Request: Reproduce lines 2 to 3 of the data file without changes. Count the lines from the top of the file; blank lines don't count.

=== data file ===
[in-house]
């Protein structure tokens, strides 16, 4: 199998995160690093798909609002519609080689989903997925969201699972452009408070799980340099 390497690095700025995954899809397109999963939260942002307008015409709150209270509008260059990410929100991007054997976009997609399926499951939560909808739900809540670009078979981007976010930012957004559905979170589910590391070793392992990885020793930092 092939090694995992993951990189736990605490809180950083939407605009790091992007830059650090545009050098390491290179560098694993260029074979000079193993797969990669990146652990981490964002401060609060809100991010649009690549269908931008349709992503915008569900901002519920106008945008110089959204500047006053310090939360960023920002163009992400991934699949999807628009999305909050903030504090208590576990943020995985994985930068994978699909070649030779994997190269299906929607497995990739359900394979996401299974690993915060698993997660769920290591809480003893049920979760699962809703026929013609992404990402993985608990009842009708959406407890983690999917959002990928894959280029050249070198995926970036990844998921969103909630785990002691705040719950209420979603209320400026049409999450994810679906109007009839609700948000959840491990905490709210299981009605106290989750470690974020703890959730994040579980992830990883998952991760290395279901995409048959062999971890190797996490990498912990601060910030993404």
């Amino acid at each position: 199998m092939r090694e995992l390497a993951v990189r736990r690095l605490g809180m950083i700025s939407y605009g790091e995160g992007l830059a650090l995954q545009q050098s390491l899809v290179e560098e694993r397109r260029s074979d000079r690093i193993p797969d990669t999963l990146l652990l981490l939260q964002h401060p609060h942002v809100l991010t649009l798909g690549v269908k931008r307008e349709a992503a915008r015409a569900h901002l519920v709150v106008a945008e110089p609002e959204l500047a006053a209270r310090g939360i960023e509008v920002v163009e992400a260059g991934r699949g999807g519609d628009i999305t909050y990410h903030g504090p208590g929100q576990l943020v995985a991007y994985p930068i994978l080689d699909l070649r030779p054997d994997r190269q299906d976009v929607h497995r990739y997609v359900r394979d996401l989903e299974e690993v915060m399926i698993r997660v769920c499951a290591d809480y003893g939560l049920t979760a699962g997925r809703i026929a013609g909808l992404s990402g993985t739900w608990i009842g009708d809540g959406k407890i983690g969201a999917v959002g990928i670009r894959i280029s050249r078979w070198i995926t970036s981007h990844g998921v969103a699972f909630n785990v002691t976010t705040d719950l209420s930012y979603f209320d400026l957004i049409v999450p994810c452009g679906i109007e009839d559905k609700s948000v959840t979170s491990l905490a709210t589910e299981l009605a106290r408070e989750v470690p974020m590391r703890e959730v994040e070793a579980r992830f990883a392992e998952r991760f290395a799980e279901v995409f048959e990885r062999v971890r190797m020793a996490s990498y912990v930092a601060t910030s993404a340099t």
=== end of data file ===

């Protein structure tokens, strides 16, 4: 199998995160690093798909609002519609080689989903997925969201699972452009408070799980340099 390497690095700025995954899809397109999963939260942002307008015409709150209270509008260059990410929100991007054997976009997609399926499951939560909808739900809540670009078979981007976010930012957004559905979170589910590391070793392992990885020793930092 092939090694995992993951990189736990605490809180950083939407605009790091992007830059650090545009050098390491290179560098694993260029074979000079193993797969990669990146652990981490964002401060609060809100991010649009690549269908931008349709992503915008569900901002519920106008945008110089959204500047006053310090939360960023920002163009992400991934699949999807628009999305909050903030504090208590576990943020995985994985930068994978699909070649030779994997190269299906929607497995990739359900394979996401299974690993915060698993997660769920290591809480003893049920979760699962809703026929013609992404990402993985608990009842009708959406407890983690999917959002990928894959280029050249070198995926970036990844998921969103909630785990002691705040719950209420979603209320400026049409999450994810679906109007009839609700948000959840491990905490709210299981009605106290989750470690974020703890959730994040579980992830990883998952991760290395279901995409048959062999971890190797996490990498912990601060910030993404």
């Amino acid at each position: 199998m092939r090694e995992l390497a993951v990189r736990r690095l605490g809180m950083i700025s939407y605009g790091e995160g992007l830059a650090l995954q545009q050098s390491l899809v290179e560098e694993r397109r260029s074979d000079r690093i193993p797969d990669t999963l990146l652990l981490l939260q964002h401060p609060h942002v809100l991010t649009l798909g690549v269908k931008r307008e349709a992503a915008r015409a569900h901002l519920v709150v106008a945008e110089p609002e959204l500047a006053a209270r310090g939360i960023e509008v920002v163009e992400a260059g991934r699949g999807g519609d628009i999305t909050y990410h903030g504090p208590g929100q576990l943020v995985a991007y994985p930068i994978l080689d699909l070649r030779p054997d994997r190269q299906d976009v929607h497995r990739y997609v359900r394979d996401l989903e299974e690993v915060m399926i698993r997660v769920c499951a290591d809480y003893g939560l049920t979760a699962g997925r809703i026929a013609g909808l992404s990402g993985t739900w608990i009842g009708d809540g959406k407890i983690g969201a999917v959002g990928i670009r894959i280029s050249r078979w070198i995926t970036s981007h990844g998921v969103a699972f909630n785990v002691t976010t705040d719950l209420s930012y979603f209320d400026l957004i049409v999450p994810c452009g679906i109007e009839d559905k609700s948000v959840t979170s491990l905490a709210t589910e299981l009605a106290r408070e989750v470690p974020m590391r703890e959730v994040e070793a579980r992830f990883a392992e998952r991760f290395a799980e279901v995409f048959e990885r062999v971890r190797m020793a996490s990498y912990v930092a601060t910030s993404a340099t």